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Heading in the right direction: A story of a recovering addict

Jaymin Proulx | Interrobang | Lifestyles | October 17th, 2011



On the surface, A appeared as though she had it all together. Outgoing and quick-witted, she had many friends and lived in a middle- to upper-class neighbourhood with her family and two older sisters. She was involved with many sports and pastimes growing up, attended high school close to her home and briefly attended Fanshawe for a year.

But when she disclosed about her dependency on cocaine, a different and more vulnerable side came forward.

"I was raised primarily by babysitters. My mom and dad were both very busy and I participated in a lot of sports, and Brownies and Girl Guides. I also danced, figure-skated and played volleyball and basketball."

"Back then, my family wasn't very open with regards to communicating. They let me do whatever I wanted."

In grade eight, A tried marijuana for the first time. She felt pressured to try it because of her peers and because she wanted to impress a guy she liked.

It took numerous attempts before A actually got high from marijuana. She said she became addicted in grade nine and this soon became a gateway to more powerful substances.

She later tried cocaine, also because of a guy, and this drug would become her drug of choice for many years later.

"Cocaine suppressed my appetite and made me feel like ... a valuable person. It made me feel like I had a lot of confidence and I felt great about myself. It also helped me lose weight."

Marijuana is the dried leaves and flowers of the cannabis plant. THC (Tetrahydrocannabinol) is the main ingredient in marijuana that causes people who use it to experience a calm euphoria. Regardless, pot changes the brain messages that dictate sensory perception and coordination. When you smoke marijuana, it can cause you to see, hear and feel differently and slow your reflexes.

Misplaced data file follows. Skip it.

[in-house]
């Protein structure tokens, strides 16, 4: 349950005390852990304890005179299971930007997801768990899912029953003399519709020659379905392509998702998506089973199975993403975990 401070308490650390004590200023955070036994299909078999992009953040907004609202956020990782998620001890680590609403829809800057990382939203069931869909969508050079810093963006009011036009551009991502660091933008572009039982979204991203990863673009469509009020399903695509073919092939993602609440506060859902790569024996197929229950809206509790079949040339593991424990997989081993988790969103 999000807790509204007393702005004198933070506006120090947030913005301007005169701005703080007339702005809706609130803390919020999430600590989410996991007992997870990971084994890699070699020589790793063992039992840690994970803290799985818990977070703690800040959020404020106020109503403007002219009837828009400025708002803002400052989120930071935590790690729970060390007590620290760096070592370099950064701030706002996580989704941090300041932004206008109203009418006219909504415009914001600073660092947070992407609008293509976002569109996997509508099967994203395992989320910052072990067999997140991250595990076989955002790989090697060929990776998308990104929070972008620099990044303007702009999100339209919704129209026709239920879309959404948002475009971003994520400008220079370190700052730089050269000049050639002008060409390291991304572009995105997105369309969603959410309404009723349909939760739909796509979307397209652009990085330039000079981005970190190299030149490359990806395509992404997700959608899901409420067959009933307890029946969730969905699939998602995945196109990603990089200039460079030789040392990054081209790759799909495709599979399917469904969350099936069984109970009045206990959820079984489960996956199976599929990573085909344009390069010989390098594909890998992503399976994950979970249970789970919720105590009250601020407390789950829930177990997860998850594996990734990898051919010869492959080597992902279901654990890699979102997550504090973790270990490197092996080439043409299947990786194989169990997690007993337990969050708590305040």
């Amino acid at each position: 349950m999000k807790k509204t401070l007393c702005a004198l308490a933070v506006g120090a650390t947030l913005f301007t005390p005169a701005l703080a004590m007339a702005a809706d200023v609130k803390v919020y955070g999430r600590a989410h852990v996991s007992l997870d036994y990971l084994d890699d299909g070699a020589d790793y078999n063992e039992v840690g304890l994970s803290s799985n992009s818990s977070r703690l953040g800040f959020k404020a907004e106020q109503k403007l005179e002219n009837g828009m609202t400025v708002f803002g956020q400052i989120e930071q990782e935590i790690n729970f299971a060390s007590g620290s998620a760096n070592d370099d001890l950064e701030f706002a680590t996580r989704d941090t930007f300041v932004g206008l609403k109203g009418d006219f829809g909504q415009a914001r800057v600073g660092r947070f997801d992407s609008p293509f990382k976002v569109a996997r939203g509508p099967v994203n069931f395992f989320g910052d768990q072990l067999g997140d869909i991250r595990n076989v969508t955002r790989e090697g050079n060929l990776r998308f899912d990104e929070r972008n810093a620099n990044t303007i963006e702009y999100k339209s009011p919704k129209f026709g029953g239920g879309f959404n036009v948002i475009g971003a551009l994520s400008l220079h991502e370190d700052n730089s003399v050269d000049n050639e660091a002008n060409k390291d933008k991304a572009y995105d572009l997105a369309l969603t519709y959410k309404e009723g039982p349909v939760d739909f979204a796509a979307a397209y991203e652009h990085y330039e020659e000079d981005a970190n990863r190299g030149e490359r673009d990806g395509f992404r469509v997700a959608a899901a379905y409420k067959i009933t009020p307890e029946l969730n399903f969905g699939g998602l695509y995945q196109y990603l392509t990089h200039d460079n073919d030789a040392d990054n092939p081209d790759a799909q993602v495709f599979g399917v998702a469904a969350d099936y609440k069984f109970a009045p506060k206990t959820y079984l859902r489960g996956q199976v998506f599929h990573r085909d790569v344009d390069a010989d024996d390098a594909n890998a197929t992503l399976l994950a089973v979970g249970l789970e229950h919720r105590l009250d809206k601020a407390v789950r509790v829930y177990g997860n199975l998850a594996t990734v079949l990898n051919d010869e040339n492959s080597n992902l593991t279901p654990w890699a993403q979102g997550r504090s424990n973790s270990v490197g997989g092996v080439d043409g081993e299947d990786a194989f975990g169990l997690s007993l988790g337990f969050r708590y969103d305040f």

Cocaine, otherwise known as crack, is a stimulant. It speeds up the activity in the brain and spinal cord. As a result, it can cause the heart to beat faster and blood pressure and metabolism to increase. Stimulants often influence a person to be more talkative and anxious and to experience feelings of exhilaration.

It wasn't until A was hit by a car and needed to see a psychiatrist that she received help. It took a full year for her parents to find a psychiatrist, and by this time, she had been using cocaine for a decade. The psychiatrist refused to help A until she went to rehab at Homewood Health Centre in Guelph, Ontario.

"Rehab was a life-changing experience. I would wish anyone that is a suffering addict to go. They restricted my time at the gym to 20 minutes, but they discharged me after 30 days because I would stay longer in the gym and wouldn't listen to them."

"That's when I realized the professionals at Homewood knew what they were talking about."

After leaving Homewood, A began the 12 steps of Narcotics Anonymous. "It's a program that uses the key-tag system. It's entirely based on a higher power, but not a religious one. You are encouraged to only spend time with the people in the program, develop a support system and trust your sponsor."

"What helps me now is trusting in my higher power and my own intuition. I took the advice of the people at Homewood and realized that I needed to spend less time exercising and take it easy."

A is not clean, but still tries to manage her addiction with support of family and friends. She finds that staying honest with herself and in relationships helps her stay clean and away from cocaine.

She also loves music. She is a big fan of Justin Bieber and Josh Groban and uses her passion for music as a creative outlet, rather than abusing her body with drugs or over-exercising. She also has plans to return to school to study nursing. She loves hanging out with her friends and giving support to those in need and has big plans for the future. It is apparent she has come a long way since her insecure years in high school, succumbing to other people's influence and putting her health in jeopardy.

She ended the interview with a quote she loves to this day: "If you put one foot in yesterday and one foot on tomorrow, you are messing up today." She laughed and gave a big smile.
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